Singapore - Part M - Arbitration in Asia - 2nd Edition
Originally from Arbitration in Asia - 2nd Edition
Singapore was founded in 1819 as part of the Straits Settlements (comprising Penang, Malacca, and Singapore), but it was only after 1826 that a court system was set up throughout the Straits Settlements. However, case law from as early as 1839 indicates that arbitration was well alive in the early years of the Straits Settlements. For example, in Ponachee VJB Westerhout and The East India Company, the Straits Settlements Supreme Court refused an application to set aside an award.
In 1890, an Arbitration Ordinance was enacted in the Straits Settlements. This Ordinance, which has an interesting legislative history, was replaced by another Arbitration Ordinance in 1953. The Arbitration Ordinance of 1953 was renamed the Arbitration Act in independent Singapore. On 1 March 2002, a new Arbitration Act, which replaced the previous Arbitration Act, came into force. For the purposes of this Singapore chapter, the previous Arbitration Act shall be referred to as the "old Arbitration Act" (or "old AA") and the present Arbitration Act as the "Arbitration Act" (or "AA").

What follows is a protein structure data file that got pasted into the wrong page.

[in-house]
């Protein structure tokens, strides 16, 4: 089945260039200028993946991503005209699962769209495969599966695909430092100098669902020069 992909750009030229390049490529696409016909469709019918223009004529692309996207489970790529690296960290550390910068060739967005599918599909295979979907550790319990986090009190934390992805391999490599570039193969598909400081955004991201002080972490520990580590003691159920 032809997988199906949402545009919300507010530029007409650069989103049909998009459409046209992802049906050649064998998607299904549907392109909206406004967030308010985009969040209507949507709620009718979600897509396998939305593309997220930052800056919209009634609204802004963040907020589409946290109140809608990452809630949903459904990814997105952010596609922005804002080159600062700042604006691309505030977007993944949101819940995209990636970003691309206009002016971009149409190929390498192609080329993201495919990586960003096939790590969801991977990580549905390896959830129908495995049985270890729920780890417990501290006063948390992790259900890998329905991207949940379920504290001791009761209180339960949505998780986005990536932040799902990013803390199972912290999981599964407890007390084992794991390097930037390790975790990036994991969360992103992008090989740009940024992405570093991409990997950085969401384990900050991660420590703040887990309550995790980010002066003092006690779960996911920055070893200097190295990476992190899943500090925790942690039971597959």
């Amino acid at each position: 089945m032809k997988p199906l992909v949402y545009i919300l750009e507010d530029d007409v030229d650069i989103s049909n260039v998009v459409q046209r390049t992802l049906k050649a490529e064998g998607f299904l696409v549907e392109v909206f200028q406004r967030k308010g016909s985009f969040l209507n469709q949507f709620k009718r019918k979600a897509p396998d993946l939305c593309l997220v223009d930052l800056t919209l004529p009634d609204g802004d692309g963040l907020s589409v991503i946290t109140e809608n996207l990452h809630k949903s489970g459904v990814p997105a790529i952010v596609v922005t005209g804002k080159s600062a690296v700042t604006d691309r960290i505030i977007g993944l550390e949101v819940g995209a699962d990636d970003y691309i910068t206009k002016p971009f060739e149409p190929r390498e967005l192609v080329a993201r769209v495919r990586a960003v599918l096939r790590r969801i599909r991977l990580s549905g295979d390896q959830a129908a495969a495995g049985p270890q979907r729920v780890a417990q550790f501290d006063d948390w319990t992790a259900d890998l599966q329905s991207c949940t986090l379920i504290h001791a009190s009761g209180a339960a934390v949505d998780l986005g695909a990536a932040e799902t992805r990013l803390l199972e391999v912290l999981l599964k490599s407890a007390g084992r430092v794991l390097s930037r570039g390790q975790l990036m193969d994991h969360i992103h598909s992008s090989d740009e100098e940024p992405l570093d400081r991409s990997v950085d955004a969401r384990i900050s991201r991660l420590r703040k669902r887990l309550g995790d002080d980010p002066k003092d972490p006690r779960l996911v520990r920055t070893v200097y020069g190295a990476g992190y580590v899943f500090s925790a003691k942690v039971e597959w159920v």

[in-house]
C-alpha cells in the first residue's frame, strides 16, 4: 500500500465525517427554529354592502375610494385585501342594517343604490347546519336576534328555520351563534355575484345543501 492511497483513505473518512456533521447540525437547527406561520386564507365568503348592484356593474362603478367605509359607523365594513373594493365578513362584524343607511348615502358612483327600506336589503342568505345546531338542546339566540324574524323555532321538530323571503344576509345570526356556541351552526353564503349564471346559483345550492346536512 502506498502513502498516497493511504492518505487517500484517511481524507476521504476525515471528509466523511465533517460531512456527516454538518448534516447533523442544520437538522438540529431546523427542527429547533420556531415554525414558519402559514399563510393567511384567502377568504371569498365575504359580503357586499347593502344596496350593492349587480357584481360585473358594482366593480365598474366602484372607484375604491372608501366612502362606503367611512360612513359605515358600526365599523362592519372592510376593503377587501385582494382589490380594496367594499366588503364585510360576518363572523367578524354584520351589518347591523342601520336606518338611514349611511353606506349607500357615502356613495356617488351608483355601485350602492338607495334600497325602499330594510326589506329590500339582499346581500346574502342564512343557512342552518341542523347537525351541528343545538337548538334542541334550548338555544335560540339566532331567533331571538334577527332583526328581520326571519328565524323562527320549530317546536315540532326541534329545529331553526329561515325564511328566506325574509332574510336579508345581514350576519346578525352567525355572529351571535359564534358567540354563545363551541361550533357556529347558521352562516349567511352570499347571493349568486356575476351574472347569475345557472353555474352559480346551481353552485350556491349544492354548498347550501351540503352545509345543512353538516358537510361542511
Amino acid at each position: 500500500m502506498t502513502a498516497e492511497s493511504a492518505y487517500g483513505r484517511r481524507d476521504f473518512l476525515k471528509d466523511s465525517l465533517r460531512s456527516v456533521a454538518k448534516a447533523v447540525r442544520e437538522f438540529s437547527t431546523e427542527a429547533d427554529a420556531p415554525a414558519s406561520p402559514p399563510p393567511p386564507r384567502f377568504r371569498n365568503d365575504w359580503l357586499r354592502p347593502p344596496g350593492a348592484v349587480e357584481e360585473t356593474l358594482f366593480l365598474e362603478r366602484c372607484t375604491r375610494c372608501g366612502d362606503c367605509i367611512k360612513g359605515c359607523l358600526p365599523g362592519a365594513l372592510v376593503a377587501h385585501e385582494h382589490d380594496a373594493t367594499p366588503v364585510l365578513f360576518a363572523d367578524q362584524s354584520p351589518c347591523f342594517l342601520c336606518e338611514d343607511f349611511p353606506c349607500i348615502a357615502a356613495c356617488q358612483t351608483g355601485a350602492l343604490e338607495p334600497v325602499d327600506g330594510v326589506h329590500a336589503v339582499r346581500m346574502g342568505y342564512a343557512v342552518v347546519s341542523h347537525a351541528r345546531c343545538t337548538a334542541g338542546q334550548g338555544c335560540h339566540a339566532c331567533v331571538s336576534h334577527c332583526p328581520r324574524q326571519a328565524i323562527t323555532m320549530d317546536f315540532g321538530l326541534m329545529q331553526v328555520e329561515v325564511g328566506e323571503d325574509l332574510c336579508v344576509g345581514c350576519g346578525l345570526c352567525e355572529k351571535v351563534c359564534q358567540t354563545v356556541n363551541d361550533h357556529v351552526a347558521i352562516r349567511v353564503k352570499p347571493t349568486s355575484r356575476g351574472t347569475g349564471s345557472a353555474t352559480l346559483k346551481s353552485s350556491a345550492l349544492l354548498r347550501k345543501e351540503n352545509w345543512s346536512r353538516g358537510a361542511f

The Arbitration Ordinance and, later, the old AA, drew little distinction between international and domestic arbitrations. In 1986, following Singapore’s accession to the New York Convention on the Recognition and Enforcement of Foreign Arbitral Awards 1958 (the "New York Convention"), the Arbitration (Foreign Awards) Act was enacted in Singapore. Although this Act drew a greater degree of distinction between international and domestic arbitrations, it did not provide an independent regime for the conduct of arbitrations in Singapore involving foreign parties or elements. This is because the Arbitration (Foreign Awards) Act was principally concerned with the enforcement of arbitral awards made in New York Convention countries (and the stay of court proceedings pending arbitration). The old AA continued to apply generally to other matters.